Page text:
Madrid. The city so central to Duende. The city which was the inspiration for Duende. The city I came to know so intimately while writing Duende. A city which, it seems, I always knew. And I’ve no clear idea why.
Perhaps the lives of the past and of the present criss-cross and intersect. This is something I experience and very strongly as I walk through the streets of Madrid. I feel as if I’m walking in the footsteps of my characters while they also walk alongside me. And Lorca, Federico Garcìa Lorca, who walked these same streets, too.
Yesterday, my first day in Madrid, and I got the metro to Calle de Juan Bravo. To stand there for the first time in a street I’d written about was, to say the least, incredible. And then to find the apartment in which my characters lived and to know, for sure, that this was the place. Right beside the Calle de Josè Ortega y Gasset which, when Nayo and Josè lived there, would have been called by another name. And to realise that Rosa, the character in the second novel, Love at the end without dawn, she lives on the same street (which I knew) but she lives at the opposite end and on the other side.
To walk up and down the Calle de Josè Ortega y Gasset, a beautiful philosopher who appears as a character in my novel and to know what an important part he played in the creation of the Second Republic…And then, the man of integrity that he was, after a year of watching ideals dissolve into crudity, he turned his back on the Cortes, a parliament founded on solid egalitarian principles soon split apart. Internal disputes amongst divisive Left-wing factions; power-hungry bastards happy to sign any Faustian pact with suerte; a Civil Guard who committed exactly the same atrocities as they did when led by a dictatorship…The utopian beginnings of the Second Republic quickly floundered and ultimately, the corruption it engendered contributed to the ensuing civil war.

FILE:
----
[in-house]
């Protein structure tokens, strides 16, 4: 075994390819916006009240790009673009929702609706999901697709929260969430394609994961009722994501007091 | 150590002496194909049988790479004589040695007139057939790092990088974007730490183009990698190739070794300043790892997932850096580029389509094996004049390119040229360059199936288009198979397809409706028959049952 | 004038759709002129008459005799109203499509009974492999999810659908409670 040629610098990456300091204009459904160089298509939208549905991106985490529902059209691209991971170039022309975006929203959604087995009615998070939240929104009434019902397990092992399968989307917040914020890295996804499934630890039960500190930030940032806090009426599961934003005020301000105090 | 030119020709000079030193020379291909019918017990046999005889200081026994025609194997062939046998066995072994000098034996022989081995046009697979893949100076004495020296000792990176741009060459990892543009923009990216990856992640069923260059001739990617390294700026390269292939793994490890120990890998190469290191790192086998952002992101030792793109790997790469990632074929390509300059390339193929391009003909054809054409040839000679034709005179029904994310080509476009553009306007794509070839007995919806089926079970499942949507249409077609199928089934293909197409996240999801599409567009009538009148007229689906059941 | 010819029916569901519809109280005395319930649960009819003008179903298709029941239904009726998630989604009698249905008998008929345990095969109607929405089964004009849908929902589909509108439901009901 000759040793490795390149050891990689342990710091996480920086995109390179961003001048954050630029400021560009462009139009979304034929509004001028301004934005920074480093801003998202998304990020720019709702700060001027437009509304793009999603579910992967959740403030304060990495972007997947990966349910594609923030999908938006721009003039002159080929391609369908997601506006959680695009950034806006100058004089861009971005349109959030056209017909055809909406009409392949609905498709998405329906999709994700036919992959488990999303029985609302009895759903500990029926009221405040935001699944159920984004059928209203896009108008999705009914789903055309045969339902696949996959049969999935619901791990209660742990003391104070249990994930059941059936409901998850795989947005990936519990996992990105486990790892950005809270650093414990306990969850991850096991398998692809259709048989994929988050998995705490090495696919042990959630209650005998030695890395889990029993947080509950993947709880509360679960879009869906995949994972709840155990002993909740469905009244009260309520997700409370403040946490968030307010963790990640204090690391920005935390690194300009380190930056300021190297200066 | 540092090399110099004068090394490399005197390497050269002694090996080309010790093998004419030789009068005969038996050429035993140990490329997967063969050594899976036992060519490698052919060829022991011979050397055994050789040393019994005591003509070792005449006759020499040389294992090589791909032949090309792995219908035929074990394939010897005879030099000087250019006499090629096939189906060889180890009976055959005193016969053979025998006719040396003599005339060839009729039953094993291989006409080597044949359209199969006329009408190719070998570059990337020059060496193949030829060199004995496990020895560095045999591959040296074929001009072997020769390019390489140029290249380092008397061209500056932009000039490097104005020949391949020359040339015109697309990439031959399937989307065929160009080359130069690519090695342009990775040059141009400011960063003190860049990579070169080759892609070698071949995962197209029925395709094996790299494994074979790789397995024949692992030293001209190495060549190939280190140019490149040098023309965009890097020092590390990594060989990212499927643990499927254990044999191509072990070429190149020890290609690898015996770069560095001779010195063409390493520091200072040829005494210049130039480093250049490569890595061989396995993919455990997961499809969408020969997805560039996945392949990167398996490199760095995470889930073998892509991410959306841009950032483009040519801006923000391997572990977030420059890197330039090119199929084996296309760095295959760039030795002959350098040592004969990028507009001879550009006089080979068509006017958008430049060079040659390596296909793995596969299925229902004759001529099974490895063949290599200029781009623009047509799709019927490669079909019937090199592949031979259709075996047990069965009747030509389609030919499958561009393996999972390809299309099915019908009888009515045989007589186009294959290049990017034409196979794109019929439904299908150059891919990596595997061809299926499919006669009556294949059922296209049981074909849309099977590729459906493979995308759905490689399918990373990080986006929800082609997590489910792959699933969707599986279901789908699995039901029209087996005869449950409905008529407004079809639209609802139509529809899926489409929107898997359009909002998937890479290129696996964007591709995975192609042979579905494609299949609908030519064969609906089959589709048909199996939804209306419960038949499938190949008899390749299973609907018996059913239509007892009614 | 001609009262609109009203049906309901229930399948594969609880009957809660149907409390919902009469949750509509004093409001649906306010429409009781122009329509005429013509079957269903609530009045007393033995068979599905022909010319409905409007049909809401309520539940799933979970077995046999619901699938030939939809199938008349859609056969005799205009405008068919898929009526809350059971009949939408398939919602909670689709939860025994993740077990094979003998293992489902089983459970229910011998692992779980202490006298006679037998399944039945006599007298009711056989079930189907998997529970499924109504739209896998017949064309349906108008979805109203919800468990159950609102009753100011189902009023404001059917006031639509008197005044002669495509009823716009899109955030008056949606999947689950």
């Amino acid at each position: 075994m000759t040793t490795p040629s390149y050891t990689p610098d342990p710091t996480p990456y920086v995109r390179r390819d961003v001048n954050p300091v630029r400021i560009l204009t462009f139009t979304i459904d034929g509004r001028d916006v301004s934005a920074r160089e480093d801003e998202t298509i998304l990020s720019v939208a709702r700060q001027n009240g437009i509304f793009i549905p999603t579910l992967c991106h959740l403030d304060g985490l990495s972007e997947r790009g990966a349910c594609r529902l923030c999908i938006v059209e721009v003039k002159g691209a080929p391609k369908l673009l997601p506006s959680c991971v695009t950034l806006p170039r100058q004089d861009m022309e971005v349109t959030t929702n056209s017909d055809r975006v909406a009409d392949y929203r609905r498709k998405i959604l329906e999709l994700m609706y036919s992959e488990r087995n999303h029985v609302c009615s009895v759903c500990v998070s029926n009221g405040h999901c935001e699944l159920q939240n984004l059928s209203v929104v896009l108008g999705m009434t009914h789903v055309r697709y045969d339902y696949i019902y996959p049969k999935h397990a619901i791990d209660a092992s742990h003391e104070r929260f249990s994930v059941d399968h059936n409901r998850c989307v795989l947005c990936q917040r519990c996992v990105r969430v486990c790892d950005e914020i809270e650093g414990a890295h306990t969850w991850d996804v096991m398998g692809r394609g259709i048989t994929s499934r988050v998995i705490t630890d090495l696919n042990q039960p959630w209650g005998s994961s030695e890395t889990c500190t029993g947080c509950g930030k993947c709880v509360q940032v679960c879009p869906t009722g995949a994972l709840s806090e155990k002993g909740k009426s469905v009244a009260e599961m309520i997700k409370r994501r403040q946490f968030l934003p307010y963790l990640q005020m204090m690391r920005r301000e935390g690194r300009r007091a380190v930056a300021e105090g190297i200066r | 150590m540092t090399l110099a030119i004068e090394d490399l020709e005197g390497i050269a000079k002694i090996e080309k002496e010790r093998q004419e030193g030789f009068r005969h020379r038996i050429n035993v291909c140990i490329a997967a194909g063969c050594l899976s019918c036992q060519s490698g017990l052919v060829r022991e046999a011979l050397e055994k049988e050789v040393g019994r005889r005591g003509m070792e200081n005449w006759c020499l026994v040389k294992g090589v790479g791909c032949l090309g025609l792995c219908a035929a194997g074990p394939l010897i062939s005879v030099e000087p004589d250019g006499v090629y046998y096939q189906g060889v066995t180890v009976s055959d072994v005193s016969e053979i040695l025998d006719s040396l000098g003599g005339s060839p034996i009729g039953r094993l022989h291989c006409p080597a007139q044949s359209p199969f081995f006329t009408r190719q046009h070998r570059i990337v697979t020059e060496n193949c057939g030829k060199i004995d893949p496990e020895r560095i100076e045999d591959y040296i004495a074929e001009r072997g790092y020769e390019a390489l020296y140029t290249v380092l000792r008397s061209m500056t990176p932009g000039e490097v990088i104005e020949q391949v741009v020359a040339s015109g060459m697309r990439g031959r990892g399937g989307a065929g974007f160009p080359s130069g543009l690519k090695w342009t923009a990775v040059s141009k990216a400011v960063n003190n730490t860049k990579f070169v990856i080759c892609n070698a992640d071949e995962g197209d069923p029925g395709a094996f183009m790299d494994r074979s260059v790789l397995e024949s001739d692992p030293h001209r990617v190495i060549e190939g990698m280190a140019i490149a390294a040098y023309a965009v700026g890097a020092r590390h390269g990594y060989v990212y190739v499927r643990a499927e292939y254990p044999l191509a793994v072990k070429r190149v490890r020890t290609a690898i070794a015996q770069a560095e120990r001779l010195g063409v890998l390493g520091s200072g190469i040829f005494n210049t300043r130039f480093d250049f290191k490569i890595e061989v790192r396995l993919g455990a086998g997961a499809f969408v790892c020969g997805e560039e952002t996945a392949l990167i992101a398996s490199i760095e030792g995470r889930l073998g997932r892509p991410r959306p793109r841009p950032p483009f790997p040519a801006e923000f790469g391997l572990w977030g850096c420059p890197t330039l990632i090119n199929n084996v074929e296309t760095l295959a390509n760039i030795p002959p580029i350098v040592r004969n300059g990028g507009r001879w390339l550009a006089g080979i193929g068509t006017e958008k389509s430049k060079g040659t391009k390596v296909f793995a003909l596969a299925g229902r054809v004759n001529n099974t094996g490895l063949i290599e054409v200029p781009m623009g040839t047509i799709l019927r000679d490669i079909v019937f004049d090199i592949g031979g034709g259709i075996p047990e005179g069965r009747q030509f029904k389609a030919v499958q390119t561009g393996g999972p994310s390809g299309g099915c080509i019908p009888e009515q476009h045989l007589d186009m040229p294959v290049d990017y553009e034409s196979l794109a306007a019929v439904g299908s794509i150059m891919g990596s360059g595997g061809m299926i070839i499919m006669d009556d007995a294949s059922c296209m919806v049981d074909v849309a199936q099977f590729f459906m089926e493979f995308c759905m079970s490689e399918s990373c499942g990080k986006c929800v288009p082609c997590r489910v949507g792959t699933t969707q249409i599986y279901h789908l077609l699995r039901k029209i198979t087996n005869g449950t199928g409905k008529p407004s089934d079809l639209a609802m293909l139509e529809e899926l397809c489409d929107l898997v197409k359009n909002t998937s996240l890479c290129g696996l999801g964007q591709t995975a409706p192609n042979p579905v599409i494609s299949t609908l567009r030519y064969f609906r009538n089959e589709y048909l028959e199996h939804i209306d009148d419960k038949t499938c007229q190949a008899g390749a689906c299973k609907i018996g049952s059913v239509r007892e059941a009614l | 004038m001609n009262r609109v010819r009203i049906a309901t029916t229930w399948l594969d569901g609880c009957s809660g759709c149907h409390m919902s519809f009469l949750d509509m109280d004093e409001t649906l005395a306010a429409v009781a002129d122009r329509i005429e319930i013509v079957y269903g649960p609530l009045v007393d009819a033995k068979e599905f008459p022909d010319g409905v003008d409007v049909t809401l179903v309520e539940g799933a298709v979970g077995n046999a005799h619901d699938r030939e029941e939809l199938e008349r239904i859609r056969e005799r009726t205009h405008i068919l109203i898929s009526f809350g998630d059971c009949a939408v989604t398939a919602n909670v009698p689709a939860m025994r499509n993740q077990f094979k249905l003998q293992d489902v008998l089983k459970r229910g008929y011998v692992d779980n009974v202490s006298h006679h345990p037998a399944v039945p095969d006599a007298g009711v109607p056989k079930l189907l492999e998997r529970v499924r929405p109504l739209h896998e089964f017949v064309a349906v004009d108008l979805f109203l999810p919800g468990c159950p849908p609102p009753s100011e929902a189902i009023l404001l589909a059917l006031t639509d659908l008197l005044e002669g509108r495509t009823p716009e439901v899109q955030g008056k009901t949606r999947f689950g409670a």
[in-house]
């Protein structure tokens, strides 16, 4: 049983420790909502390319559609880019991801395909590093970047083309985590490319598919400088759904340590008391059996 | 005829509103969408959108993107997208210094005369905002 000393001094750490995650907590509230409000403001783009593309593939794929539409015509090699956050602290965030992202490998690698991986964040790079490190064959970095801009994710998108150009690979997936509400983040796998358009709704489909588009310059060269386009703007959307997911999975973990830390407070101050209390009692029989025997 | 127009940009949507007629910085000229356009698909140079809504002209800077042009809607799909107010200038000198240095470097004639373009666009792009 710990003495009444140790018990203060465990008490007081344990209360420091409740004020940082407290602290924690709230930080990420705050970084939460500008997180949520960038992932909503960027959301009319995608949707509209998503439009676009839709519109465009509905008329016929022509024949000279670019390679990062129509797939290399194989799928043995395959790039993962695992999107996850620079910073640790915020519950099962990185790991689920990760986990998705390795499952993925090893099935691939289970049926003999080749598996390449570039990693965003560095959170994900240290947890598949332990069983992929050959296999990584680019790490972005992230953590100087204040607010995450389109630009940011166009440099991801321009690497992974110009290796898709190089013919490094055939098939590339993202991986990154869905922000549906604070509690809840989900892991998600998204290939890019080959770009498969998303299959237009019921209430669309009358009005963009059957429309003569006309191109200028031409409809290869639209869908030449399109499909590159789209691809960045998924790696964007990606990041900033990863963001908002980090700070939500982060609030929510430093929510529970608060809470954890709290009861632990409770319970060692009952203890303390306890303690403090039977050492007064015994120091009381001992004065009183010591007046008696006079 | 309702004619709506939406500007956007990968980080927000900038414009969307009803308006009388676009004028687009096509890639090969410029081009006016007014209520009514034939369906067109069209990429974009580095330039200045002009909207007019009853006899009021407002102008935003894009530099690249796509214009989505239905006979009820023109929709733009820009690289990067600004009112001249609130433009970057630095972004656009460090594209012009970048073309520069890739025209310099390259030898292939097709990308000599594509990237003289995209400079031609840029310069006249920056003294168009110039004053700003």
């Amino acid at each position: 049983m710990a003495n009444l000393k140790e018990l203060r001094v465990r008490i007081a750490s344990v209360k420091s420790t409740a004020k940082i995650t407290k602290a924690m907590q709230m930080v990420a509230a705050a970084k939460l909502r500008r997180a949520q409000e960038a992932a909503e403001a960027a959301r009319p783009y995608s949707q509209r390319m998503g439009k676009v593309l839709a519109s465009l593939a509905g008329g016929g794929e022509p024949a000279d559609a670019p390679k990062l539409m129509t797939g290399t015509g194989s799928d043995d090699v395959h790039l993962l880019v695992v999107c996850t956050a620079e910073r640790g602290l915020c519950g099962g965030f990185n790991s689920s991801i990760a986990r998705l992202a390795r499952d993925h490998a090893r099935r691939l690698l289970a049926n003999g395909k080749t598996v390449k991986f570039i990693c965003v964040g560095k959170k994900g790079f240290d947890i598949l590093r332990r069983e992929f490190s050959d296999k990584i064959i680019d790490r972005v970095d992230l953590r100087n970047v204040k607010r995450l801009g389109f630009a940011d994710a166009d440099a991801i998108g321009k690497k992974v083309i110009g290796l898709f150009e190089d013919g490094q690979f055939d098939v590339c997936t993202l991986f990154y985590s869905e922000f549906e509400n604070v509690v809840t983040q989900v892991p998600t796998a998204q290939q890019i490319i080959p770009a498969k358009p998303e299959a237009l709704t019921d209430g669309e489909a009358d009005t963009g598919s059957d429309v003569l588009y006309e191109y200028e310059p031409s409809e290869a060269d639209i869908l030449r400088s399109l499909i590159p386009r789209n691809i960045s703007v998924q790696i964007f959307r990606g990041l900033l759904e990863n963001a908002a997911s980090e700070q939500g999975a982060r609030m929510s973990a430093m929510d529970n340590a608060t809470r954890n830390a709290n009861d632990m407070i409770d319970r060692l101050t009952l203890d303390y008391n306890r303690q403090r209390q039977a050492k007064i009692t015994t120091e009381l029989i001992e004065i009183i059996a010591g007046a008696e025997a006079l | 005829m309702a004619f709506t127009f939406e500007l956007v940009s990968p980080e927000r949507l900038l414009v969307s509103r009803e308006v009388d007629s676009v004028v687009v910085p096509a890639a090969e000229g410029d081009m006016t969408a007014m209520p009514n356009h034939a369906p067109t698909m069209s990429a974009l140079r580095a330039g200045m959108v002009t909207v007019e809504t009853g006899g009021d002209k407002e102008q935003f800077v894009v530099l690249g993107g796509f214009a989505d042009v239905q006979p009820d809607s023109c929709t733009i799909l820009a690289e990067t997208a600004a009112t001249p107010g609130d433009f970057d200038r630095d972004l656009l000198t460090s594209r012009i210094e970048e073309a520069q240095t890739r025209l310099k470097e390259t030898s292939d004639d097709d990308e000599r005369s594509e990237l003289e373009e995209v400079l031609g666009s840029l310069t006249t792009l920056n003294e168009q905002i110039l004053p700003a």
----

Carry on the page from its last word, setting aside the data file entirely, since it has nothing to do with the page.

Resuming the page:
So it was with respect and awe that I walked the Calle de Josè Ortega y Gasset. And then the Calle Ramòn de la Cruz where, as a young artist, Nayo held his first exhibition and where, if war hadn’t broken out, he would have held his last.
Then the Calle de Goya. Las Pinturas Negras. The Shootings of the 3rd of May. Tomorrow. The Prado.
And the Alcalà. The beauty of the Alcalà. I stand on the shoulders of giants and walk in the footsteps of angels. I walk with respect for all those who have walked there before me. I bow my head with reverence for those who trod these self-same streets, too.
Yesterday, my 4 hour walk culminated in the Plaza de Santa Ana. The statue of Lorca. The statue of Lorca. I stood in front of Lorca at the end of my journey.
Today, my journey also ended in Lorca as perhaps, it always will. Lorca, the man I begin and end with. Lorca. Who touched my soul when i was 17. Lorca. The writer who i always said I loved but knew nothing about. Lorca, Who enters my writing and my dreams. Lorca. Federico Garcìa Lorca. Lorca, who captures exactly what I mean when he says:
‘At the heart of all great art is an essential melancholy.’
And the Fascists killed him.
All great art is melancholy.
And the fascists shot him dead.